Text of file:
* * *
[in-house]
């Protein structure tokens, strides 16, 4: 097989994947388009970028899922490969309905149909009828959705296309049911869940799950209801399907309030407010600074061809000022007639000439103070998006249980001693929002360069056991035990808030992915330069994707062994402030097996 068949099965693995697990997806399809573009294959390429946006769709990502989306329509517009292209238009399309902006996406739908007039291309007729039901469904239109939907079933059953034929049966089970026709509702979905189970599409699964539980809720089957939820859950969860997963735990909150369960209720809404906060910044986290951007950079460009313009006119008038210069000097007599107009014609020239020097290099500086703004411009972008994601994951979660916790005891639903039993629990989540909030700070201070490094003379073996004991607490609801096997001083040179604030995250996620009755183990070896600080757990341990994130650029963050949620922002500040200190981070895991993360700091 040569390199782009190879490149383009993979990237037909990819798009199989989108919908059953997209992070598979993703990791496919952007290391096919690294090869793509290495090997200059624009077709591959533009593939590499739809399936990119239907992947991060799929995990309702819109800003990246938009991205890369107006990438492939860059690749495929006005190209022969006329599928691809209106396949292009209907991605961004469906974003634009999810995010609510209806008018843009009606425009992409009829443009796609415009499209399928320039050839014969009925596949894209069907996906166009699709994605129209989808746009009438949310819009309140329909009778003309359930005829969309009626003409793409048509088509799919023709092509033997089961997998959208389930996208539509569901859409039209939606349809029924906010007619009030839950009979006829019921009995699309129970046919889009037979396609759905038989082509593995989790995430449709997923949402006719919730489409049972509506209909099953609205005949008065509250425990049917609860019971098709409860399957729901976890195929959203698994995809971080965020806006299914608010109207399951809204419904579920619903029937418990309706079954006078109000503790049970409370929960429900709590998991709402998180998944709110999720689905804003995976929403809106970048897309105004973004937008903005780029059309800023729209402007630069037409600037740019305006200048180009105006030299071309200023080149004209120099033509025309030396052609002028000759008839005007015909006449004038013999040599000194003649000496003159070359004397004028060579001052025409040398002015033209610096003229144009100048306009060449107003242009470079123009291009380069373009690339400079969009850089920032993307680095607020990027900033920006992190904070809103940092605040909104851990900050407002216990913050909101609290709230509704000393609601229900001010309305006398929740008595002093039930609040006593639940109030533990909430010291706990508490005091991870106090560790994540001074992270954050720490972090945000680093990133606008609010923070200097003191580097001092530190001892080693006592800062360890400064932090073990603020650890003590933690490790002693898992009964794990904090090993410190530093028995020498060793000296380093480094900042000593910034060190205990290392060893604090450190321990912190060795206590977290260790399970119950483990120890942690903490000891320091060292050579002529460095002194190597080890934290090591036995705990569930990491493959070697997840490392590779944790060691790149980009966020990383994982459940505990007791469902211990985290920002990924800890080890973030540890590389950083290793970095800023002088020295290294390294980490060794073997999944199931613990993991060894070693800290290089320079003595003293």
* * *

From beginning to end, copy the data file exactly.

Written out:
[in-house]
């Protein structure tokens, strides 16, 4: 097989994947388009970028899922490969309905149909009828959705296309049911869940799950209801399907309030407010600074061809000022007639000439103070998006249980001693929002360069056991035990808030992915330069994707062994402030097996 068949099965693995697990997806399809573009294959390429946006769709990502989306329509517009292209238009399309902006996406739908007039291309007729039901469904239109939907079933059953034929049966089970026709509702979905189970599409699964539980809720089957939820859950969860997963735990909150369960209720809404906060910044986290951007950079460009313009006119008038210069000097007599107009014609020239020097290099500086703004411009972008994601994951979660916790005891639903039993629990989540909030700070201070490094003379073996004991607490609801096997001083040179604030995250996620009755183990070896600080757990341990994130650029963050949620922002500040200190981070895991993360700091 040569390199782009190879490149383009993979990237037909990819798009199989989108919908059953997209992070598979993703990791496919952007290391096919690294090869793509290495090997200059624009077709591959533009593939590499739809399936990119239907992947991060799929995990309702819109800003990246938009991205890369107006990438492939860059690749495929006005190209022969006329599928691809209106396949292009209907991605961004469906974003634009999810995010609510209806008018843009009606425009992409009829443009796609415009499209399928320039050839014969009925596949894209069907996906166009699709994605129209989808746009009438949310819009309140329909009778003309359930005829969309009626003409793409048509088509799919023709092509033997089961997998959208389930996208539509569901859409039209939606349809029924906010007619009030839950009979006829019921009995699309129970046919889009037979396609759905038989082509593995989790995430449709997923949402006719919730489409049972509506209909099953609205005949008065509250425990049917609860019971098709409860399957729901976890195929959203698994995809971080965020806006299914608010109207399951809204419904579920619903029937418990309706079954006078109000503790049970409370929960429900709590998991709402998180998944709110999720689905804003995976929403809106970048897309105004973004937008903005780029059309800023729209402007630069037409600037740019305006200048180009105006030299071309200023080149004209120099033509025309030396052609002028000759008839005007015909006449004038013999040599000194003649000496003159070359004397004028060579001052025409040398002015033209610096003229144009100048306009060449107003242009470079123009291009380069373009690339400079969009850089920032993307680095607020990027900033920006992190904070809103940092605040909104851990900050407002216990913050909101609290709230509704000393609601229900001010309305006398929740008595002093039930609040006593639940109030533990909430010291706990508490005091991870106090560790994540001074992270954050720490972090945000680093990133606008609010923070200097003191580097001092530190001892080693006592800062360890400064932090073990603020650890003590933690490790002693898992009964794990904090090993410190530093028995020498060793000296380093480094900042000593910034060190205990290392060893604090450190321990912190060795206590977290260790399970119950483990120890942690903490000891320091060292050579002529460095002194190597080890934290090591036995705990569930990491493959070697997840490392590779944790060691790149980009966020990383994982459940505990007791469902211990985290920002990924800890080890973030540890590389950083290793970095800023002088020295290294390294980490060794073997999944199931613990993991060894070693800290290089320079003595003293």